ABSTRACT As foreign language education moves toward proficiency-based teaching and testing, few studies have looked systematically at its effects on student performance, classroom methods and materials, teacher expectations, and program administration, particularly at the secondary level.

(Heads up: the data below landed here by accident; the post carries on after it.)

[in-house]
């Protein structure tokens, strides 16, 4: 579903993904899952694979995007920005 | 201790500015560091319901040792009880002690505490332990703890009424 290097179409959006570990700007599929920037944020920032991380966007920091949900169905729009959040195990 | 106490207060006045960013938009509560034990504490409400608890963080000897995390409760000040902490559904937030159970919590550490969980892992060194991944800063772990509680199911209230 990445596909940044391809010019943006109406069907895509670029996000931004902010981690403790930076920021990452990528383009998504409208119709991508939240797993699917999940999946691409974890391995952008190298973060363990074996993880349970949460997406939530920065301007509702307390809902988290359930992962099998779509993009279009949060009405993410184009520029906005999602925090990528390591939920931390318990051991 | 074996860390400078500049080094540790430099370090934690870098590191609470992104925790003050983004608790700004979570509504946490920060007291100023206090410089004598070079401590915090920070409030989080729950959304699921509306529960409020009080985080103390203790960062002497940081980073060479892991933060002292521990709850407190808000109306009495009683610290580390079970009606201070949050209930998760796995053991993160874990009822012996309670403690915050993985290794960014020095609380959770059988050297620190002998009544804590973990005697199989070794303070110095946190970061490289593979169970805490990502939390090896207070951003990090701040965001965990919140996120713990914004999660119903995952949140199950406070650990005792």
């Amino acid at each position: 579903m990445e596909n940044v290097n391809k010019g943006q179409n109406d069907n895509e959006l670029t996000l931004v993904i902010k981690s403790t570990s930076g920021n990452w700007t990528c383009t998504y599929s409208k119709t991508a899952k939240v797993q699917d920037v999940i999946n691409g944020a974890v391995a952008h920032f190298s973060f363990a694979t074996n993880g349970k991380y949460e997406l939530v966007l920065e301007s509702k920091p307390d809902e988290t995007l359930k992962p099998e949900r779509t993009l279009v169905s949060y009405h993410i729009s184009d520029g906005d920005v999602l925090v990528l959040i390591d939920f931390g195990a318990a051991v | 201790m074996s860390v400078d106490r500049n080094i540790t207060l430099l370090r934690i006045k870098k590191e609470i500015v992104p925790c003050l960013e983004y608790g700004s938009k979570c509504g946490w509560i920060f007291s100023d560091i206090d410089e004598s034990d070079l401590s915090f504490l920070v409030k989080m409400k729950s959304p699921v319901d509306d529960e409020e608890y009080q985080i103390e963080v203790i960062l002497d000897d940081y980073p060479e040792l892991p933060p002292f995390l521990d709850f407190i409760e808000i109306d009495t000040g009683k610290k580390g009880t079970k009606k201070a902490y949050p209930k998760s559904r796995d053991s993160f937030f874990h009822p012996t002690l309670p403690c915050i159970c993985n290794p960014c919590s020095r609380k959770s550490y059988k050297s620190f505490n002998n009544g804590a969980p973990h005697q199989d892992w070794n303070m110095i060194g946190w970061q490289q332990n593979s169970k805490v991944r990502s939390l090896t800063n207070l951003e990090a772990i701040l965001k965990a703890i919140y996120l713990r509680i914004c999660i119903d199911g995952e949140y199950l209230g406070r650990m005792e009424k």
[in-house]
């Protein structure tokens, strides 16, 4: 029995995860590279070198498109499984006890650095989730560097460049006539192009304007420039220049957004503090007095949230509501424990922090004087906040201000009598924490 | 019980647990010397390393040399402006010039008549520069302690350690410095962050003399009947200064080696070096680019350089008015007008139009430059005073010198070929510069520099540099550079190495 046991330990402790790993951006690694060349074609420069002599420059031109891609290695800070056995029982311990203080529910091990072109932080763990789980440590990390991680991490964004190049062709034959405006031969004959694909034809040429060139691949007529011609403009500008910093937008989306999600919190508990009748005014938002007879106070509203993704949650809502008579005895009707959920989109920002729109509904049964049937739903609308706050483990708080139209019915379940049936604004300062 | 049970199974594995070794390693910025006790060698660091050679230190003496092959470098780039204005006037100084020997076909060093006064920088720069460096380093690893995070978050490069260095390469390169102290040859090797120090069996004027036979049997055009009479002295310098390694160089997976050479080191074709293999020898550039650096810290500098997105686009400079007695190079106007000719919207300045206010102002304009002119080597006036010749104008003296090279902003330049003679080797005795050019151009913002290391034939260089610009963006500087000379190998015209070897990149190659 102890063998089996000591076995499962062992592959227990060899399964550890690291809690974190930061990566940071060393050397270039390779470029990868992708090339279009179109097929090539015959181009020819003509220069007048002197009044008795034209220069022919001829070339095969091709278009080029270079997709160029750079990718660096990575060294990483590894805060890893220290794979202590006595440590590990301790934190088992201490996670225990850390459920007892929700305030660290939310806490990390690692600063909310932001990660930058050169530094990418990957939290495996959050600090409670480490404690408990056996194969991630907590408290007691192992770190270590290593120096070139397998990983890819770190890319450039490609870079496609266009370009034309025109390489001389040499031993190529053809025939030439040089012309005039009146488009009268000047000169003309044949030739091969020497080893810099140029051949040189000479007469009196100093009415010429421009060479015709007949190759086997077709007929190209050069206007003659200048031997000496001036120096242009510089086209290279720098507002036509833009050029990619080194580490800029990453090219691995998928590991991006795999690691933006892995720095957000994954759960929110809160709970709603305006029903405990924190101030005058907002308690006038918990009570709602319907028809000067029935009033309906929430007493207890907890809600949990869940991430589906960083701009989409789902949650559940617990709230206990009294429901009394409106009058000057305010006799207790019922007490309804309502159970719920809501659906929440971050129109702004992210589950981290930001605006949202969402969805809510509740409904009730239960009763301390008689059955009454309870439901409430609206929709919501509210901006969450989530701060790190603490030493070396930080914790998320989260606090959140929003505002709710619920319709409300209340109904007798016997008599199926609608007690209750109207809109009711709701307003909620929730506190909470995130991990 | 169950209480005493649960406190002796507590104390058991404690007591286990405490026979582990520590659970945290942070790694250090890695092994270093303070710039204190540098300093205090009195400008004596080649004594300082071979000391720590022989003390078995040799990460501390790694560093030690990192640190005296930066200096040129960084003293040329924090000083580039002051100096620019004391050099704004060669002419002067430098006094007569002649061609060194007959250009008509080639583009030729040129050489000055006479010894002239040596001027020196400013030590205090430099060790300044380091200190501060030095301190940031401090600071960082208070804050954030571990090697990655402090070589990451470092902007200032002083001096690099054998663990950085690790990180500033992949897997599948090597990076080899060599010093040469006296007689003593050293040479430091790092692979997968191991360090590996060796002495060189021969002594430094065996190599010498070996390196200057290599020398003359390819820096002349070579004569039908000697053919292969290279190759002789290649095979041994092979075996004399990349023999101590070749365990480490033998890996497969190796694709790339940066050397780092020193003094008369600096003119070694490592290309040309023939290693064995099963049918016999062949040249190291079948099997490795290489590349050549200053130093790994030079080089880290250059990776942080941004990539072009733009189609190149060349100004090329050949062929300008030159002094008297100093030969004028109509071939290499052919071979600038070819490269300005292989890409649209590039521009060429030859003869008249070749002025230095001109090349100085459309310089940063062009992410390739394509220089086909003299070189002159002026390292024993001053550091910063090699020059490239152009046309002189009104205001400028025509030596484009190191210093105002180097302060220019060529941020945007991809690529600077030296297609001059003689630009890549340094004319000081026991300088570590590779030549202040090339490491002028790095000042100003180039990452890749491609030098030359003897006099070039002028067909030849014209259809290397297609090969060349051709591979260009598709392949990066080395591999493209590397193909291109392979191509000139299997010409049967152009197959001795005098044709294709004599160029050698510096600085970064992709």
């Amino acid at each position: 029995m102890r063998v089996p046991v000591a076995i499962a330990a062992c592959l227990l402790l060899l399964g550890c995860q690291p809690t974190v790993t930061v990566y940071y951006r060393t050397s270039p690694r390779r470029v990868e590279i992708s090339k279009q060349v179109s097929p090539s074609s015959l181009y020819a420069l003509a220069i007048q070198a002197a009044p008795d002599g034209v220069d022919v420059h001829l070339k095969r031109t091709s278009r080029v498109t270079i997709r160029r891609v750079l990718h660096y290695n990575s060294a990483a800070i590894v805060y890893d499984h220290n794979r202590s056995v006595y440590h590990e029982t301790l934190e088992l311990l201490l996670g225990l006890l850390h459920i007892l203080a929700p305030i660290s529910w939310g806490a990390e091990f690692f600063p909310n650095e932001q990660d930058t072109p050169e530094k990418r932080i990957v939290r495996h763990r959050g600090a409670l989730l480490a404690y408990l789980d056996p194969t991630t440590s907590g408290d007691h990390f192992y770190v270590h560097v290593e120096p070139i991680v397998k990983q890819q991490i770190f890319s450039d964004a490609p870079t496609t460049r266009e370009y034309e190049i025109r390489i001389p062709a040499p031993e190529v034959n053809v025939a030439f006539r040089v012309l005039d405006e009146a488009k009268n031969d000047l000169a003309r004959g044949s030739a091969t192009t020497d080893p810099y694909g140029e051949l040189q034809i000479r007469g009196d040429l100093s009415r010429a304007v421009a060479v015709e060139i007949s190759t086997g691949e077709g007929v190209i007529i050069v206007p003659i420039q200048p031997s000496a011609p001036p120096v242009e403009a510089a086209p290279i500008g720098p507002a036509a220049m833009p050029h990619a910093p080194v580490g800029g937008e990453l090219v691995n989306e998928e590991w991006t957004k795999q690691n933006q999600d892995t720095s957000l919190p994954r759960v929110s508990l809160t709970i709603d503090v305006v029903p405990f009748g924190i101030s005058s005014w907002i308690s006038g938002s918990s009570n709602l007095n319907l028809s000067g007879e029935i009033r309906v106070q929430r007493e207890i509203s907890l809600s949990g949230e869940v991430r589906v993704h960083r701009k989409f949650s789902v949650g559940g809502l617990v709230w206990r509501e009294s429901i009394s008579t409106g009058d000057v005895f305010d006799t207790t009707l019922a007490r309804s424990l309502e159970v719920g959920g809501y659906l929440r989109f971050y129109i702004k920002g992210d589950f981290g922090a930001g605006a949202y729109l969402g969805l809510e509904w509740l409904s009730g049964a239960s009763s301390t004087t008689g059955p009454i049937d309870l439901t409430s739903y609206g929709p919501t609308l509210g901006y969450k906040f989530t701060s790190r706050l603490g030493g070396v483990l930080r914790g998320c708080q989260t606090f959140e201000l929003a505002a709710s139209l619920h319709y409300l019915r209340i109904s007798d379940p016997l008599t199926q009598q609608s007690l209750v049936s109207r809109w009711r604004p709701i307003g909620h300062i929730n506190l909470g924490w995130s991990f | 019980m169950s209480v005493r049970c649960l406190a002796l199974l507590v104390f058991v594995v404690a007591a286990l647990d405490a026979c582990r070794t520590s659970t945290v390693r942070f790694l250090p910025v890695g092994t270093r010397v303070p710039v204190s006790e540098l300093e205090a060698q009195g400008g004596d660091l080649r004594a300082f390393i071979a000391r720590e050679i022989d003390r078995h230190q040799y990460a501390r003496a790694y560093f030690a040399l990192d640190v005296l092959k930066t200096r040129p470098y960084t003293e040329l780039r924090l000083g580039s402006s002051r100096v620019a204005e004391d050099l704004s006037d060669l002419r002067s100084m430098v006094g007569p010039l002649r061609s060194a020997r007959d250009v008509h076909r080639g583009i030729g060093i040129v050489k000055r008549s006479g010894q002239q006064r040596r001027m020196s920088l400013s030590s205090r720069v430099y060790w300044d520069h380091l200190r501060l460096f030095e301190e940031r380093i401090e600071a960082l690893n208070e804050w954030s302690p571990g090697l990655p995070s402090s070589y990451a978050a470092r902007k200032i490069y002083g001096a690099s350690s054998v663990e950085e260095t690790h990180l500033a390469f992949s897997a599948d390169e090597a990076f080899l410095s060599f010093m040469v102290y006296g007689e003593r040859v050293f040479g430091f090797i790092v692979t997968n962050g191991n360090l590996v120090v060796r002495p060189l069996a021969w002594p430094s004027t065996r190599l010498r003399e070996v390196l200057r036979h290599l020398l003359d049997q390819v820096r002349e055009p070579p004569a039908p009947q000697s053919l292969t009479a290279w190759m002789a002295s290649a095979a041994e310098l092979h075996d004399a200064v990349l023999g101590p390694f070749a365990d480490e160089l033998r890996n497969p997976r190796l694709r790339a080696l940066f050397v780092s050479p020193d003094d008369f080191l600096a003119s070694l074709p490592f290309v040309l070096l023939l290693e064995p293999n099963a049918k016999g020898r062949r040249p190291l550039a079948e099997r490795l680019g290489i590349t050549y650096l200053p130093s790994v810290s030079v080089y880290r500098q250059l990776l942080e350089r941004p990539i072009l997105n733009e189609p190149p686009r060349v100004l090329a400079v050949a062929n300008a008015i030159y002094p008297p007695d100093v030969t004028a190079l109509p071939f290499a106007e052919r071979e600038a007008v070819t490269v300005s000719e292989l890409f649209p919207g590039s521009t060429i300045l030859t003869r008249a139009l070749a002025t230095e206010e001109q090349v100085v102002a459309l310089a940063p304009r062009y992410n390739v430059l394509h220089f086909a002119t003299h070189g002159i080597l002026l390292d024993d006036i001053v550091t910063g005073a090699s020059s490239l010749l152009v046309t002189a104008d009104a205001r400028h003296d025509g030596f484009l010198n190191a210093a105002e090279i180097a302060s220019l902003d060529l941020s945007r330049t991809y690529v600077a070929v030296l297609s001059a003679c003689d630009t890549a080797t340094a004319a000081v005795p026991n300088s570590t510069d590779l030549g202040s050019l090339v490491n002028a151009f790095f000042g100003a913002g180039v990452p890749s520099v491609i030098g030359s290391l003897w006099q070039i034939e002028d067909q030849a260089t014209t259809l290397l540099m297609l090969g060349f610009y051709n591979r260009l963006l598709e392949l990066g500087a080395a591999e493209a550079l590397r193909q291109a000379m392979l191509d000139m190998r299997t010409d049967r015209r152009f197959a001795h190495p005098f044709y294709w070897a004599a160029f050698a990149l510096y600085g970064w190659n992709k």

The study reported here examines the effects of district-wide ACTFL Oral Proficiency Interview (OPI) testing. Specifically, the study asks, “Do students who perform well on the OPI also perform well on more traditional measures of student success?” and “What other effects, if any, does oral proficiency testing have on a foreign language program?” Multivariate analyses of variance were performed on scores from the OPI and the subscales of the College Board Foreign Language Achievement Test from 492 third, fourth, and fifth year high school foreign language students. Qualitative data include information from interviews, observations, and a questionnaire distributed to administrators, teachers and students. Significant correlations were found between student performance at the higher levels of the OPI and on the achievement tests. Furthermore, the benefits of the oral proficiency testing program extended beyond student performance to the sense of common direction it provided to teachers and programs.